Comparison of House, Senate "Economic Development" bills
Published March 20, 2015
by Brian Balfour, Civitas Institute, March 19, 2015.
Earlier this month, the NC House introduced the “NC Competes Act,” a bill that would expand the state’s Job Development Investment Grant program (JDIG), and extend targeted tax breaks for datacenters and a major passenger airline. Yesterday, the Senate introduced two bills designed as an alternative. Based on the details of the two bills along with comments in a press conference to announce the bills, there is little doubt the Senate legislation is motivated in no small part by the urgent pleas of Commerce Secretary John Skvarla claiming as many as three potential major manufacturing deals hang in the balance over the next week. Additional JDIG funding would help secure the deal, Skvarla indicated to legislators on Tuesday.
“We have three opportunities right now that are looking for JDIG awards in the next seven days, maybe sooner,” said Skvarla to a Senate finance committee. “I am convinced that they will not come to North Carolina if we don’t make the award.” SB 326 would increase the immediate availability of JDIG grant funding by $5 million. JDIG funds for this fiscal year have all been previously committed, so a legislative expansion is required to award more grants. JDIG funds come from state taxpayer dollars. Additionally, SB 338 would make permanent changes to the state’s corporate tax code as well as to the JDIG program. The main proposals in this bill include:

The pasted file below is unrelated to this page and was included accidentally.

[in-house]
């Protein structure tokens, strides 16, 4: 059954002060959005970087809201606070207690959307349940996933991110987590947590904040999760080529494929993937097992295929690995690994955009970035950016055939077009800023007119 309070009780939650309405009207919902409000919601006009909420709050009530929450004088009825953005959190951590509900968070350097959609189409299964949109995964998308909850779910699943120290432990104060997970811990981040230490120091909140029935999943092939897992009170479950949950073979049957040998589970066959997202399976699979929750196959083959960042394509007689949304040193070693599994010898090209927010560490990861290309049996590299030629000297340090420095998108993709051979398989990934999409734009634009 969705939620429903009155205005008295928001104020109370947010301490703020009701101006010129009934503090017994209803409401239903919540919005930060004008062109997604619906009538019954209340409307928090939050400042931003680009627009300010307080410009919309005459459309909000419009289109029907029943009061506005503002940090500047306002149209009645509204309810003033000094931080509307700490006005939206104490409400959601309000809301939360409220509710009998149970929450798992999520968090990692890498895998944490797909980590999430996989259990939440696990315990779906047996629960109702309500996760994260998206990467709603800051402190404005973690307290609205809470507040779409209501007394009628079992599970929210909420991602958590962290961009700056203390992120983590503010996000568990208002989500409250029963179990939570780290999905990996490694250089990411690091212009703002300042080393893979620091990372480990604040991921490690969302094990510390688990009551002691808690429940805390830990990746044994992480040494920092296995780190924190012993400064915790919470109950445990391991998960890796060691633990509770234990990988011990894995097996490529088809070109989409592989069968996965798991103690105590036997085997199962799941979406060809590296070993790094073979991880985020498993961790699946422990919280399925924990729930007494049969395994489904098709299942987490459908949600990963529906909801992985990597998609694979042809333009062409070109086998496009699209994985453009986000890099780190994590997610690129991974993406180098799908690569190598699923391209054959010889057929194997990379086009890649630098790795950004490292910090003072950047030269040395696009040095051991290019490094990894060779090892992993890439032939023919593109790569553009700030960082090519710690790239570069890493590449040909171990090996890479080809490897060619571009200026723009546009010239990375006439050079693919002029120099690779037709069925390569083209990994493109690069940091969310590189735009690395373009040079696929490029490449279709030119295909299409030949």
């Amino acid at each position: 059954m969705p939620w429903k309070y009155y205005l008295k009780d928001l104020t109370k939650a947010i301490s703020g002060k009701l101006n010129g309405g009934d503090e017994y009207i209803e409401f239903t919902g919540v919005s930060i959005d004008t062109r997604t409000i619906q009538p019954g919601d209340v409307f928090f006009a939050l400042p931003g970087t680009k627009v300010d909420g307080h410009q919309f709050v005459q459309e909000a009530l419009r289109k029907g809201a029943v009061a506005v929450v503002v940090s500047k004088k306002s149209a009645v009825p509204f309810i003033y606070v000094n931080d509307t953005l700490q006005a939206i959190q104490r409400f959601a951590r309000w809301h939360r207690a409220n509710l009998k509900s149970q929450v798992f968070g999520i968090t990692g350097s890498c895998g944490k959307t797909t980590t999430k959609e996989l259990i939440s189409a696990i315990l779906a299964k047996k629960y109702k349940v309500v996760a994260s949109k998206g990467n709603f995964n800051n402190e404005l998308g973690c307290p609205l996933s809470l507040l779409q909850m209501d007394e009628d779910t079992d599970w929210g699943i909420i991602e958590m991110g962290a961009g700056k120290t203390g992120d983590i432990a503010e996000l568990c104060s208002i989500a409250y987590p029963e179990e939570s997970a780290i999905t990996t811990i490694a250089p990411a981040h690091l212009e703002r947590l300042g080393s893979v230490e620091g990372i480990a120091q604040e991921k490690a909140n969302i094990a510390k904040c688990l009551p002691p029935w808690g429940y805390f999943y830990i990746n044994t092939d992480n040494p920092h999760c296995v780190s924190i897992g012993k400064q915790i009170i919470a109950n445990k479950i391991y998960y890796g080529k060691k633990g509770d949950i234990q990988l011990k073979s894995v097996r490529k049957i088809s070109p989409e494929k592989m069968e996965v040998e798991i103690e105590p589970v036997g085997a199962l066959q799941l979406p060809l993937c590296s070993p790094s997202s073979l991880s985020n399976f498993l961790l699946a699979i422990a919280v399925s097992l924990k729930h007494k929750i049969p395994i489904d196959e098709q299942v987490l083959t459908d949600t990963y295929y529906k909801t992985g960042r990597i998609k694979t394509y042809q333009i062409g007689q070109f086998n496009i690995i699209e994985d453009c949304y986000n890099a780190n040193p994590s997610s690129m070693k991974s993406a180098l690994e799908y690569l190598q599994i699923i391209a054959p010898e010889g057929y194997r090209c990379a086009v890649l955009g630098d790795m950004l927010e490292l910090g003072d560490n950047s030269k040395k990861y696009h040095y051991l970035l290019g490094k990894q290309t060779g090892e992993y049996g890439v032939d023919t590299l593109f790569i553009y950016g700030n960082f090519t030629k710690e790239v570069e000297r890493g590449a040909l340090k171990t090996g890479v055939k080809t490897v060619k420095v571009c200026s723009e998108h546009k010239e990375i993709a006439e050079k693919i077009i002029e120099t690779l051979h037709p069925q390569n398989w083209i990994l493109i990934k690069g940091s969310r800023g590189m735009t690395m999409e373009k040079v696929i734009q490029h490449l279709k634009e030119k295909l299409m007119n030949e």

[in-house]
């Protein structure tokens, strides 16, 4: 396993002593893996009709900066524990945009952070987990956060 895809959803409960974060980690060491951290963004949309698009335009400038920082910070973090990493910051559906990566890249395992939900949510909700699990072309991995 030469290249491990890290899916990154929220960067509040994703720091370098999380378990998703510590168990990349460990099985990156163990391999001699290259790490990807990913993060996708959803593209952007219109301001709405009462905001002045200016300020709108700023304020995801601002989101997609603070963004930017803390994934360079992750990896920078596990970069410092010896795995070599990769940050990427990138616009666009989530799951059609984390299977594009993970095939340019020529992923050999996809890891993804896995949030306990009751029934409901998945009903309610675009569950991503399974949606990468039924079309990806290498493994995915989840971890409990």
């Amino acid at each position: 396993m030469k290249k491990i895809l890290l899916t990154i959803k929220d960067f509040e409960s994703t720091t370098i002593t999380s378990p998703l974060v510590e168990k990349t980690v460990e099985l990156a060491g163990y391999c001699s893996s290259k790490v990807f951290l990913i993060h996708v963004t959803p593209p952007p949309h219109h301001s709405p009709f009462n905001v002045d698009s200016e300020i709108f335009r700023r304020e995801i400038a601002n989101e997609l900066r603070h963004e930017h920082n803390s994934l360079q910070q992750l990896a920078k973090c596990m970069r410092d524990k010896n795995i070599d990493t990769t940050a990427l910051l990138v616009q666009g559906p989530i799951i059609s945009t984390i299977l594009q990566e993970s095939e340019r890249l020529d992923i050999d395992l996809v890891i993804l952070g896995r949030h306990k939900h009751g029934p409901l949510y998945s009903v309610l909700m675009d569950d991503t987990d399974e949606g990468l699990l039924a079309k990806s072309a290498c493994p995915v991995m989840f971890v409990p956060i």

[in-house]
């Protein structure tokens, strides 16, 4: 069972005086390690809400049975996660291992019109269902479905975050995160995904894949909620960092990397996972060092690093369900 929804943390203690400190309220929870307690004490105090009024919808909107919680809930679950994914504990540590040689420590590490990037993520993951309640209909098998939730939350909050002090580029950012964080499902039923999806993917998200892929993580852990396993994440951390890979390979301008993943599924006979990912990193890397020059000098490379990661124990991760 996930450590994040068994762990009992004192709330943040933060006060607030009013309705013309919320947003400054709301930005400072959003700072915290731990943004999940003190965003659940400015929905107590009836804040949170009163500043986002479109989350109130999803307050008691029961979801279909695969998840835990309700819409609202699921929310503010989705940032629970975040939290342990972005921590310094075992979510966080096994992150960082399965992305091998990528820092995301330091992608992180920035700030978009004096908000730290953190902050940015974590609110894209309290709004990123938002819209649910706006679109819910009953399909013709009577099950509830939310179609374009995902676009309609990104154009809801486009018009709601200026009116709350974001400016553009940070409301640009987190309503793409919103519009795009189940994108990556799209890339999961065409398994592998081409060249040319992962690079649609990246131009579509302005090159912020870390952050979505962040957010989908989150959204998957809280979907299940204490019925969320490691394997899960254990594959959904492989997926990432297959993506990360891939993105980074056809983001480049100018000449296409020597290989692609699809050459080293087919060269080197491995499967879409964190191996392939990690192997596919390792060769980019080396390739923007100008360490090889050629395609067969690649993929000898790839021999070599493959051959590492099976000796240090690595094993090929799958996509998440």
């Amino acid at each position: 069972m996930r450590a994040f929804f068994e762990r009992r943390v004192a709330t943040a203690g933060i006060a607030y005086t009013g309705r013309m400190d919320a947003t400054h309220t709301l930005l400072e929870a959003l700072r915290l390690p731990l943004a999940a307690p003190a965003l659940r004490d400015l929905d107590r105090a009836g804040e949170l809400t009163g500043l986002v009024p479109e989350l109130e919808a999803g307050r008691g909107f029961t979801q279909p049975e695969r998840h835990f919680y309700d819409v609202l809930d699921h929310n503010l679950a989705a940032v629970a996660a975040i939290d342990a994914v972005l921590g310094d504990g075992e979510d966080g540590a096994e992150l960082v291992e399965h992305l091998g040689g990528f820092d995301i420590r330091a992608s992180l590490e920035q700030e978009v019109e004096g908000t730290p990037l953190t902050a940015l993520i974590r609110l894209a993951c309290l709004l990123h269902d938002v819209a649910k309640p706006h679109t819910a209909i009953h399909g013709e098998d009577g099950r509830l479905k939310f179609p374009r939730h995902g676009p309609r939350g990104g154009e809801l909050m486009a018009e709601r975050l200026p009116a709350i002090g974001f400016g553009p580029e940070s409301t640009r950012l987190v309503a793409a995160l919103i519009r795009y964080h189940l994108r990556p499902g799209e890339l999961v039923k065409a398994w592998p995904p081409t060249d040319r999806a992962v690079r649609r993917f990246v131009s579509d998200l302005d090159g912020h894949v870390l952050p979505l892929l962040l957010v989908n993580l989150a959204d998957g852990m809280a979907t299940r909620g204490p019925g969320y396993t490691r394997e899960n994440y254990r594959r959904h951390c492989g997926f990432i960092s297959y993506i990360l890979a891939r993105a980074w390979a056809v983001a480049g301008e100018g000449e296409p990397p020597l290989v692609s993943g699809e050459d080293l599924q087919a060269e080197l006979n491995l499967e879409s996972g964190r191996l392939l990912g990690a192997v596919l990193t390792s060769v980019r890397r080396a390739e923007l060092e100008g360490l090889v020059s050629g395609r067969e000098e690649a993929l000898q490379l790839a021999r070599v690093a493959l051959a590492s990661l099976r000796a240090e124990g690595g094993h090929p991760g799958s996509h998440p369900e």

- Changing the formula for the state corporate tax to a single sales factor for all corporations.
- Dropping the corporate tax from 5 percent to 4 and 3 percent, respectively, over the next two years – regardless of state revenue collections. The 2013 tax reform package called for this corporate tax reduction, but only if certain revenue targets were met. Initial reports estimate this would amount to a $500 million tax cut by 2017-18.
- Voiding the annual cap on JDIG grant awards in the event a “high yield” project wins a grant. A high yield project is defined as one that involves at least $1 billion in private investment and the creation of at least 2,500 jobs. In a year in which a “high yield” project is awarded a grant, the annual JDIG cap of $15 million doubles to $30 million.
- Other changes to JDIG include alterations to prevent a large majority of grants going to the three highest-income counties in the state (Wake, Mecklenburg and Durham). Research showed that historically these three counties received roughly 80 percent of JDIG grant money.
While the corporate tax changes would be broad based, the JDIG changes are clearly designed to accommodate the recruitment of a major manufacturer, such as an automobile plant.
The Senate and the House have both come forward with their “economic development” plans. Disappointingly, but unsurprisingly, both chambers continue to pursue a policy of bribing corporations with taxpayer dollars.
A side-by-side comparison is included below, and the comparison shows that the Senate plan would be the lesser of two evils. The Senate’s proposal to convert to a single sales factor for the corporate tax would on net result in a tax reduction on businesses, and be less punitive to home-grown companies investing heavily in property and jobs, while making NC more competitive with its neighbors. The guaranteed lowering of the corporate tax would also encourage more job growth and investment.
The Senate plan also sunsets the JDIG Committee’s authority to extend grants two years sooner than the House bill, while avoiding the additional targeted tax carve-outs included in the House proposal.